Hyundai IONIQ 5 revealed as sleek and stylish CUV: not a hatchback

The Hyundai Ioniq 5 has just been introduced, correcting everyone who called it a hatchback, including us. Hyundai’s new electric vehicle is a CUV, even if it really looks like a hatchback. If that were the case, the Ioniq 5 would be a great hatchback, at 4.64 meters (182.7 inches) long.

That makes it bigger than the VW ID.4 and almost as big as a Tesla Model 3. Still, this isn’t the only impressive technical spec to come from the new EV. According to Hyundai, its 3 m (118.1 inch) wheelbase is the longest among electric cars. The Tesla Model S has a 2.96 m (116.5 inch) wheelbase, for example.

To keep it from looking like the long vehicle it really is, Hyundai gave it 20-inch wheels and a height of 1.61 m (63.4 inches). The Ioniq 5 is 1.89 m (74.4 inches) wide and its trunk holds 531 liters (18.75 cubic feet) of cargo.

For fans of frunks, the new EV offers one, albeit a fairly small one. When powered solely by its rear wheels, there is 57 liters (2 cu ft) of space under the frunk lid in all markets except North America. There, the RWD and AWD versions of the electric crossover will have 24 liters (0.85 cubic feet) of space in that compartment.

Kia E-GMP platform

Unsurprisingly, the Ioniq 5 is the first product built on the E-GMP platform. You will have two battery pack options: 58 kWh or 72.6 kWh. Unfortunately, Hyundai did not disclose the range of the 58 kWh unit.

The 72.6 kWh battery pack, applied to the AWD version of the Ioniq 5, could reach between 470 km (292 miles) and 480 km (298 miles) in the WLTP cycle. Hyundai also did not say how far the RWD Ioniq 5 could go with this battery pack. Regardless, this is probably the most efficient option of all.

Hyundai IONIQ 5 (2021)

Interestingly, the Ioniq 5 has four engine options. The one with the 58 kWh battery pack delivers 125 kW (168 hp) in its RWD option. The AWD adds a 53 kW (71 hp) engine to the car, but the rear engine loses 5 kW, offering just 120 kW (161 hp) for a total of 173 kW (232 hp).

When it comes to the crossover with the 72.6 kWh battery pack, the rear engine only produces 160 kW (215 hp). The AWD has a front engine with 70 kW (94 hp) and the rear unit loses 5 kW, so it delivers a total of 225 kW (302 hp).

Hyundai IONIQ 5 (2021)

If you’re wondering how much torque this hatchback offers on steroids, the 255 Nm from the front engine adds up to 350 Nm from the rear unit for a total of 605 Nm (443.2 pound-feet). The more powerful Ioniq 5 accelerates from 0 to 100 km / h (62 mph) in 5.2 seconds, and the top speed for all derivatives is 185 km / h.

According to Hyundai, it can tow a trailer weighing up to 1,600 kg (3,527 pounds). We have no idea how much the car weighs or how ground clearance it has. For a crossover, that’s relevant information. The brand will be able to launch it in each market where the Ioniq 5 is presented in the first half of 2021.

Hyundai IONIQ 5 (2021)

When it comes to its 800V battery pack and fast-charging capability, it’s unclear if the Ioniq 5 can beat the Taycan. Go from 10 percent to 80 percent charge on a 350 kW fast charger in 18 minutes. The Porsche claims to go from 5% to 80% charge in 22.5 minutes with a 270 kW charger. The Ioniq 5 also has a built-in 400V fast charging capability.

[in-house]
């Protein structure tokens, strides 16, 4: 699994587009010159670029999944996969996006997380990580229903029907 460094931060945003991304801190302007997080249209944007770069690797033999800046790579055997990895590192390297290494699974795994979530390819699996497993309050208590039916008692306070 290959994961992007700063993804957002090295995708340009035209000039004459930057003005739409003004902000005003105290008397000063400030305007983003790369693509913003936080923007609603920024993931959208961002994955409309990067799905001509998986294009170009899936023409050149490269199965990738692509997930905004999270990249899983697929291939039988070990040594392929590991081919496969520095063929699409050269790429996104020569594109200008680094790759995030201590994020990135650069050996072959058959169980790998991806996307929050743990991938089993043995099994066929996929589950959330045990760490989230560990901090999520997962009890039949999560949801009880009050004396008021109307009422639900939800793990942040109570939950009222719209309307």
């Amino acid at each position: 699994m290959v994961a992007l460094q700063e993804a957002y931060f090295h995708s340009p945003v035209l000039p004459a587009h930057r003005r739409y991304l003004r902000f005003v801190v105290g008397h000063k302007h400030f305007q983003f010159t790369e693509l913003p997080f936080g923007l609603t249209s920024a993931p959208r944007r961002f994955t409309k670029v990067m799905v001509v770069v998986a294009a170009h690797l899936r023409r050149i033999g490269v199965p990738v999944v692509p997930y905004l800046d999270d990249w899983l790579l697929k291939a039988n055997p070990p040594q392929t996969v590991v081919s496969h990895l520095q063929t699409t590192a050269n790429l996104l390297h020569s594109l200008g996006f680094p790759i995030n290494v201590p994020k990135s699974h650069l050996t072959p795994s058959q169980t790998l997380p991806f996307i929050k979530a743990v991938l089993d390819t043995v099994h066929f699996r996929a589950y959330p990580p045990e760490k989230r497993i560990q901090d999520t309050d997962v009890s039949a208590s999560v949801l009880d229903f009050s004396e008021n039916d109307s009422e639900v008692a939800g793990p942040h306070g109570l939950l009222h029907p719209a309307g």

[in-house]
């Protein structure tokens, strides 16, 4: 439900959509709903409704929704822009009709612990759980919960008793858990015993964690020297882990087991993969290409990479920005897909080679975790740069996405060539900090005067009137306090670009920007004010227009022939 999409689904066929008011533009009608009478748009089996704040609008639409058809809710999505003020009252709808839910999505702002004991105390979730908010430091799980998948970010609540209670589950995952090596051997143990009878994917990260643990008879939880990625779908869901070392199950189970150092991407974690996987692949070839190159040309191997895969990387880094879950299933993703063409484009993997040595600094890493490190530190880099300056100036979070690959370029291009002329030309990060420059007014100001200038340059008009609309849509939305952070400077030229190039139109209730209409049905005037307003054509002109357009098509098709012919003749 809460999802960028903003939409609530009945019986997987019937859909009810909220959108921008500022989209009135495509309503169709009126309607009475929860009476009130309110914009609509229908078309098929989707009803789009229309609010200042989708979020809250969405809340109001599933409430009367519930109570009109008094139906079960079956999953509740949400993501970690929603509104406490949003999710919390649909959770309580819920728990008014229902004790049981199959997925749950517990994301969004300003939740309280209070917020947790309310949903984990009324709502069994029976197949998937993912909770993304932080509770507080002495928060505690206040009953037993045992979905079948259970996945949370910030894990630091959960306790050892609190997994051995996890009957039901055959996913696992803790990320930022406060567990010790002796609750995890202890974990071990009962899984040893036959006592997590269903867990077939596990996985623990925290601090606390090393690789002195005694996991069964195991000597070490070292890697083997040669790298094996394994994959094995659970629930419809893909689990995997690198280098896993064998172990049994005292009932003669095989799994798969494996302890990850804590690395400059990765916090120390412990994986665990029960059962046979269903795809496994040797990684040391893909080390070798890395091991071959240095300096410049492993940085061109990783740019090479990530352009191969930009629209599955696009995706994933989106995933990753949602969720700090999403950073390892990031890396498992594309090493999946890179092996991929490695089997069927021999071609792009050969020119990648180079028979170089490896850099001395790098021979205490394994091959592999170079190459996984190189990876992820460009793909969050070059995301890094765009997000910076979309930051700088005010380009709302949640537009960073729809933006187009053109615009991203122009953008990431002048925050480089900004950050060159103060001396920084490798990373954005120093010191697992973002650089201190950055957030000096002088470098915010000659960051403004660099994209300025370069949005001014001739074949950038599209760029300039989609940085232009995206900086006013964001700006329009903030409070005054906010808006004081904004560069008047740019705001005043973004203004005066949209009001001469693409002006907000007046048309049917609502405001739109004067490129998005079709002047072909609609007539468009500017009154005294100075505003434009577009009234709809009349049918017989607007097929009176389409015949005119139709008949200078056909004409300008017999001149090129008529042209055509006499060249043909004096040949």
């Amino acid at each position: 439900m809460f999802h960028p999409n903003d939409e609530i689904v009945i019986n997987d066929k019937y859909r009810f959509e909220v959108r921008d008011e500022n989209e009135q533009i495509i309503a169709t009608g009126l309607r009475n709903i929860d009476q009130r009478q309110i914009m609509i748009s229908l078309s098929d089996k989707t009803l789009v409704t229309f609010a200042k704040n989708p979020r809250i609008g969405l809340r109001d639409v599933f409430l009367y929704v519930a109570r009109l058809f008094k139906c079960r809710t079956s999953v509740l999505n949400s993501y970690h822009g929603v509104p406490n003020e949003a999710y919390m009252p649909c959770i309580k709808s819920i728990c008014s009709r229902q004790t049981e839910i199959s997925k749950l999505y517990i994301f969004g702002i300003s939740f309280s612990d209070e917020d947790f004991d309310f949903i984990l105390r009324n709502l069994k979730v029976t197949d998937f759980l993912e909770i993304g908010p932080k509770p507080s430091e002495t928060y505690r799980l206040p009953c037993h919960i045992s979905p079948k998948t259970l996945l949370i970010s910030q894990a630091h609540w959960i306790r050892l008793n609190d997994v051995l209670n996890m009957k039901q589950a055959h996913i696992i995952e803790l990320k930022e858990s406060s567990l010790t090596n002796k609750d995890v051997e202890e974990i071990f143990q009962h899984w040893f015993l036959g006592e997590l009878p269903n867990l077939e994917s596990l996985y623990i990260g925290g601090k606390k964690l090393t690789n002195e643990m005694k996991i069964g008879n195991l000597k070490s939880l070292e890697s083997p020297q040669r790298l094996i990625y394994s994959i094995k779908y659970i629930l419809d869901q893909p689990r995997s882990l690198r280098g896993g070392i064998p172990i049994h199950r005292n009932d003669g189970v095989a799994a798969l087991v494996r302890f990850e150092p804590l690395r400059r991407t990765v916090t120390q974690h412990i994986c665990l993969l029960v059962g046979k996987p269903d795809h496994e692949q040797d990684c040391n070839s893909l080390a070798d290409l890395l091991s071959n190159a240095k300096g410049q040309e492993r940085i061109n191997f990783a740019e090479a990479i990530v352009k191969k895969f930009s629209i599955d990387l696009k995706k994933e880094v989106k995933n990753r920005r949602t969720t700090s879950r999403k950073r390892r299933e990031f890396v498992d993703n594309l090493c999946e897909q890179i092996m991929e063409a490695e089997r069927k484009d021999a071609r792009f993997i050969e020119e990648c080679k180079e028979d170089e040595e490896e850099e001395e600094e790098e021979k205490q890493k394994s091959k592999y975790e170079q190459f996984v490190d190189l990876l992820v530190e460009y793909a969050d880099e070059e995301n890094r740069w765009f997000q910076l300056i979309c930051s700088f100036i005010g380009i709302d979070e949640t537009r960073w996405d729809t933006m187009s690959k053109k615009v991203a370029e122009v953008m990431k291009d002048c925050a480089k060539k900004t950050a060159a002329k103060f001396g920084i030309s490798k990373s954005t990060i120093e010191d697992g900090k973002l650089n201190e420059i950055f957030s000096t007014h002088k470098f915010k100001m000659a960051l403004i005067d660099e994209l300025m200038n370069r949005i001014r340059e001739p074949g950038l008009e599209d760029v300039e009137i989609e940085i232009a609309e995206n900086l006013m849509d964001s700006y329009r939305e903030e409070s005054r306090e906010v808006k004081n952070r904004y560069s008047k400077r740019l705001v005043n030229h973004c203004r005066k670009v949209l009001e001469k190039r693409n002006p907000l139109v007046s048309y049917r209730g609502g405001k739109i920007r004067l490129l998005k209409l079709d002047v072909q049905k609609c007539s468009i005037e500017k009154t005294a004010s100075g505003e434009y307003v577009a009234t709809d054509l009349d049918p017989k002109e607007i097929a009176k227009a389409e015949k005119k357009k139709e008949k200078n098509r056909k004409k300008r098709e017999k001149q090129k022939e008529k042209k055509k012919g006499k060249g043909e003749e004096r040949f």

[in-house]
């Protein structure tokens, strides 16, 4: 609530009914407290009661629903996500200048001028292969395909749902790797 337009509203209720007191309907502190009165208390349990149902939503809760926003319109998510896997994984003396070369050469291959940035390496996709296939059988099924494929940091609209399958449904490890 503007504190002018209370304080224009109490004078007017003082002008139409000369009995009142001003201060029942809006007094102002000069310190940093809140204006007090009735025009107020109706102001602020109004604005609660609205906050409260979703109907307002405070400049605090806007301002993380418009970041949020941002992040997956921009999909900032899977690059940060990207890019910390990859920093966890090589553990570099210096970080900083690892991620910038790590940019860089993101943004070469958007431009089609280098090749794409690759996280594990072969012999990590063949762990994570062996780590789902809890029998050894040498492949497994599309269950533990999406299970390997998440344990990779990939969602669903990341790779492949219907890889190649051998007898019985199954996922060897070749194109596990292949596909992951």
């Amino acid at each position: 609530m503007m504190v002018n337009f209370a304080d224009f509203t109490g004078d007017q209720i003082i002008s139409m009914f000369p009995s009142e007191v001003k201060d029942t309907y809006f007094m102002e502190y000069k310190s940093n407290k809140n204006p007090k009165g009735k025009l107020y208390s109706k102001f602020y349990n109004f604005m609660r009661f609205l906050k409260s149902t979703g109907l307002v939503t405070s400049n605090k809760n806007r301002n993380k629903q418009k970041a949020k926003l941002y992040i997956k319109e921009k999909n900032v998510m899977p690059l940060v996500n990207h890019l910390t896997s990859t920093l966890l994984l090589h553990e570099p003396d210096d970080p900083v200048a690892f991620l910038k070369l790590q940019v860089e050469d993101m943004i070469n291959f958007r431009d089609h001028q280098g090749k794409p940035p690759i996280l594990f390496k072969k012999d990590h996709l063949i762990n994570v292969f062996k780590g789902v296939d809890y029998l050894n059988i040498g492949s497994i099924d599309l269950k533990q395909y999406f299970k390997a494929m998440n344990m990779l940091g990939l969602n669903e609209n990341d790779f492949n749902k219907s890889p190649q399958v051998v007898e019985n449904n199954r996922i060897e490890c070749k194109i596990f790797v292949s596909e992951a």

Hyundai IONIQ 5 (2021)

Inside the new electric crossover, three things will catch the eye of potential buyers: the 12-inch digital cluster integrated with the 12-inch infotainment touchscreen, Universal Island, and V2L.

The first item is self explanatory, but the interior image will show why it matters. The interior is minimalist and reminds us of the Honda e. In fact, the Ioniq 5 looks like a bigger Honda e, one that many American customers would probably consider buying rather than a few. Hyundai also promises that the HUD (head-up display) will offer augmented reality, something already presented by the VW ID family.

Hyundai IONIQ 5 (2021)

Universal Island is a sliding center console that can be moved 14 cm (5.5 inches). We have no idea what use that could have, maybe our readers will see a point in that. The V2L (or vehicle under load) is easier to understand.

Under the rear seats and in the charging port, two V2L ports allow the Ioniq 5 to deliver up to 3.6 kW of power to charge high-power electrical equipment with the help of a converter. The V2L port of the Ioniq 5 charging port works even when the car is off.

The last relevant piece of information about the Ioniq 5 is the Highway Driving Assistant 2 (HDA 2). What Hyundai suggests is that it is either the company’s version of Tesla Autopilot and GM Super Cruise, or a Level 2 driver assistant. The Ioniq 5 is the first vehicle to introduce it. We will have to wait to see how it compares to the competition.

From what it has presented so far and its looks, the Ioniq 5 has incredible chances to compete with the VW ID.4, Tesla Model Y, and Ford Mustang Mach-E for buyers looking for a roomy and stylish electric car. If its price is as aggressive as its appearance, it should be one of the best-selling electric vehicles in every market where it is offered.

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